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The method of putting together the individual parts.
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Areas laid out to enable the worker to organise resources, use correct machinery and stack completed work in the most efficient way.
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Haute couture
The French term for the highest quality designer garments.
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A model of a garment often made from inexpensive cotton calico.
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Bias binding
A fabric ***** cut diagonally across fabric; the long edges are folded under and the ***** is folded in half along its length. This is the binding ***** that can be used to cover the raw edge of other fabrics.
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The ***** down the front opening of a shirt in which the buttonholes are stitched.
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Fabric is cut to the same pattern as the main fabric; the facing and main fabrics are placed right sides together, stitched around leaving a gap, then turned through. This results in a neat finished edge, e.g. used for sleeveless dress bodices.
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Light bonded fabric that often has dry glue on one side; it can be ironed on to the reverse side of the main fabric to strengthen it. When the dry glue is heated it bonds the two layers together.
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Materials, people and machinery involved in making the product.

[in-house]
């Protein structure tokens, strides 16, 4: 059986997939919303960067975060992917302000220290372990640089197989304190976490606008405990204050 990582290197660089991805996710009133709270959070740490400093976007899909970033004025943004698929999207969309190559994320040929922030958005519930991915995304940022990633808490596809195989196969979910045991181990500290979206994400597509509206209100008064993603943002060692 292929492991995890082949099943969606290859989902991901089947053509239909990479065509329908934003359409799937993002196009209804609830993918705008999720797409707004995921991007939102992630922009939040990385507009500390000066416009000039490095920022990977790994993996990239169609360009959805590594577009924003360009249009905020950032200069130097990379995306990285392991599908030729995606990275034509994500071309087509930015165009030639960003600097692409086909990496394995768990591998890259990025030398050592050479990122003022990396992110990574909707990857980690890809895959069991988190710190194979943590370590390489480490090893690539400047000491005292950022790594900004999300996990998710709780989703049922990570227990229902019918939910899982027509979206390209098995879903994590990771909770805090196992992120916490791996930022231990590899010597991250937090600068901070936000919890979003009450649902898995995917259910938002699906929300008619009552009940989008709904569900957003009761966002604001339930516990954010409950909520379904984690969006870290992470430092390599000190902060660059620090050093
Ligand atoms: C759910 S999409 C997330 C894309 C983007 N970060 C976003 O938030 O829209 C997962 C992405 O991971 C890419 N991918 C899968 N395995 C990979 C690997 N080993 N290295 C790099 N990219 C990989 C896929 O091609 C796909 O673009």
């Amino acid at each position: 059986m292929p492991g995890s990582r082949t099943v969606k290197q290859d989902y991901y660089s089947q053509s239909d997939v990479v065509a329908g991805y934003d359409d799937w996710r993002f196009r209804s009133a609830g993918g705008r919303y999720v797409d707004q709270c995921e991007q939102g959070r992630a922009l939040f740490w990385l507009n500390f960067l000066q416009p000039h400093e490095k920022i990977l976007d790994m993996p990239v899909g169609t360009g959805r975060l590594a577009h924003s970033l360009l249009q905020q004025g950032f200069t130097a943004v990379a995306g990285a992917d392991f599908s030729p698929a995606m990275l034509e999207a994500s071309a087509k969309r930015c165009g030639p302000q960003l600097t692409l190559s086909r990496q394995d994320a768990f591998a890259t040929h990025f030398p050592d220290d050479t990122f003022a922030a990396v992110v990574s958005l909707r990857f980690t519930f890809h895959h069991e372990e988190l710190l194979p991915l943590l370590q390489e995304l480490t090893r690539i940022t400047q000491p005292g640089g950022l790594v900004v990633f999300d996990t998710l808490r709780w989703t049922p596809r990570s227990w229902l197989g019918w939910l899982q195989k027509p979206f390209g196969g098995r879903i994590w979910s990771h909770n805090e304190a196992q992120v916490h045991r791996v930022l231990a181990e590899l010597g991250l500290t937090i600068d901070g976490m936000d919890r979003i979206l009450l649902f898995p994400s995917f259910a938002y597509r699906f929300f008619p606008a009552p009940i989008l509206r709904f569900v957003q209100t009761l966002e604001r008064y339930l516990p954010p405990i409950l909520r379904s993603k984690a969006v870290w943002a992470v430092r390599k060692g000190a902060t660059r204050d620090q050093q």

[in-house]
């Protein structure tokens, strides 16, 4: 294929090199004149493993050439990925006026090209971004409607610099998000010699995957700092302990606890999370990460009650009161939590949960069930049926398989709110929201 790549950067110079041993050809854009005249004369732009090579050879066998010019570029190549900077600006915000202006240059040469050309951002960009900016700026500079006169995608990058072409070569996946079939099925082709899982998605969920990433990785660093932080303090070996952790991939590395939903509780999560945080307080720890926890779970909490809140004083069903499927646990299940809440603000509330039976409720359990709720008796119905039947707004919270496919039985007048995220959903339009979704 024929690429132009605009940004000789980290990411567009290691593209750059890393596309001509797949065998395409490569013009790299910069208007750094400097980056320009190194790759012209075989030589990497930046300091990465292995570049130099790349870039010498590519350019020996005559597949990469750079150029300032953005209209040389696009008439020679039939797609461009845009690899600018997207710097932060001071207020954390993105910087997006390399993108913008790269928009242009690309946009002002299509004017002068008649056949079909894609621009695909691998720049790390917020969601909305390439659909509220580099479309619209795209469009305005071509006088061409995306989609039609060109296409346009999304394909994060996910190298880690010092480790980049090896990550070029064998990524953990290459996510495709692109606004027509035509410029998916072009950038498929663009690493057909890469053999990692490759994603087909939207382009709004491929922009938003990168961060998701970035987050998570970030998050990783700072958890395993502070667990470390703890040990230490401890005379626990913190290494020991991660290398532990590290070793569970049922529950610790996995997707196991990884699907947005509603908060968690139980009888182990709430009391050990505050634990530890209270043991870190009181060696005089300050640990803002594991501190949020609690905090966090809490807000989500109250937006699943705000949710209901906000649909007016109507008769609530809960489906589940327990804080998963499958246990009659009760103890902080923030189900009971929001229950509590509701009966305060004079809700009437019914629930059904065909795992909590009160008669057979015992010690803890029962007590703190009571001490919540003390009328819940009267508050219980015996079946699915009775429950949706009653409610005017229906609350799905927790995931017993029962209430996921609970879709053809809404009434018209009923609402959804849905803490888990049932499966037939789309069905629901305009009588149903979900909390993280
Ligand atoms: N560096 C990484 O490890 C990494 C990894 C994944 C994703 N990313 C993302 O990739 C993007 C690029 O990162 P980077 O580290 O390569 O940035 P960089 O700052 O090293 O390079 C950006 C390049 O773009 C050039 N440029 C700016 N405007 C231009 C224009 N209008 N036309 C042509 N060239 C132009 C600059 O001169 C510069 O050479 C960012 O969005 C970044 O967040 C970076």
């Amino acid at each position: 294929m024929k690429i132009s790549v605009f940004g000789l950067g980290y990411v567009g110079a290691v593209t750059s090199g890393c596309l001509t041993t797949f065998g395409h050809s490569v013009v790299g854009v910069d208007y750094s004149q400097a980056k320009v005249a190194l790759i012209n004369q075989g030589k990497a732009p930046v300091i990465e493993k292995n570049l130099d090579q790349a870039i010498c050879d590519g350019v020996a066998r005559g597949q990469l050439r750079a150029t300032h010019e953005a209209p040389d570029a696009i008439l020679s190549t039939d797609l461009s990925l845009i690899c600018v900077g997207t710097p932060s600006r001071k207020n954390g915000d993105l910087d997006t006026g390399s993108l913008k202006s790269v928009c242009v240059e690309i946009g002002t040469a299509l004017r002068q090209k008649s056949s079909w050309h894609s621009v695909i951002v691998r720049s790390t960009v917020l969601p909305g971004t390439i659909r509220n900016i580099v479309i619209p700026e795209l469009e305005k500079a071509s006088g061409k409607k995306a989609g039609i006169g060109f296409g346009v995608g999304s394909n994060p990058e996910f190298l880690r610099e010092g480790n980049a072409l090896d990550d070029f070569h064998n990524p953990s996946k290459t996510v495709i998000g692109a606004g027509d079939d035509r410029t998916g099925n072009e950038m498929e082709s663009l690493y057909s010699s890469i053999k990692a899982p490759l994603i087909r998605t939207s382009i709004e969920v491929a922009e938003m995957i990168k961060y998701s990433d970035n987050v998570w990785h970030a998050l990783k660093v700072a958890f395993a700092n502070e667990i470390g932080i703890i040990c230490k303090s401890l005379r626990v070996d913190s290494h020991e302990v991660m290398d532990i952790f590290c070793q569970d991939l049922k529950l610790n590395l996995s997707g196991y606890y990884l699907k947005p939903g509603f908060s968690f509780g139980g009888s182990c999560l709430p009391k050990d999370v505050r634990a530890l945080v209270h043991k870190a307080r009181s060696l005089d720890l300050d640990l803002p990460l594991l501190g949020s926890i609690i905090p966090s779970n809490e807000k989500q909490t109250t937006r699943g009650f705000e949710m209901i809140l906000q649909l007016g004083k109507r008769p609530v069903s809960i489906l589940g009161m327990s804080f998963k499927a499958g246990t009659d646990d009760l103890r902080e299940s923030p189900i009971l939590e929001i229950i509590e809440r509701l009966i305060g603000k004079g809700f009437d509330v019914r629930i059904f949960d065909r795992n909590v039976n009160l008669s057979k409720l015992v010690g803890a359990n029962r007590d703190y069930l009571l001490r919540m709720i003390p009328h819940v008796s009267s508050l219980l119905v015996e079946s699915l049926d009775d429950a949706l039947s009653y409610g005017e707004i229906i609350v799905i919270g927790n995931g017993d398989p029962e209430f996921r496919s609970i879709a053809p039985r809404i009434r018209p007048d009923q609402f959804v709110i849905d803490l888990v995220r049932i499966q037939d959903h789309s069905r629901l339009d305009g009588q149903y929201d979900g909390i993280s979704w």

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Quality control (QC)
Products are checked to assess whether they conform to set standards.
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Working drawings/flats
Line drawings of garments, drawn to scale using simple, clear lines to show seams, darts, pockets, buttons, trims, etc.
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A table of data, which can be used to store information. Use Microsoft Excel to create spreadsheets and calculate data.
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Indirect costs/overheads
Business expenses not directly attributable to any particular product.
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Comparative shop
Research activity to compare and contrast two or more similar existing products, results may be presented as a report or in a table.
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Quality assurance
The guarantee that the product is a quality product.
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The first trial product made to test materials, techniques and processes.
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Critical control points (CCPs)
The stages at which checks are made.
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Search engine
An internet tool to list web pages that feature the words or words entered in the search box.
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Computer-aided design.
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Computer-aided manufacture.
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Other cards in this set

Card 2


A short fibre that needs to be twisted with others to make a yarn and tend to have a slightly hairy appearance.


Staple fibre

Card 3


A long fibre that can be used alone or twisted with others to make a smooth yarn and give a smooth finish to fabrics.


Preview of the back of card 3

Card 4


A thread like structure that is made from either short staple fibres twisted together or long filament fibres.


Preview of the back of card 4

Card 5


A sheet or length of cloth made from fibres or yarns.


Preview of the back of card 5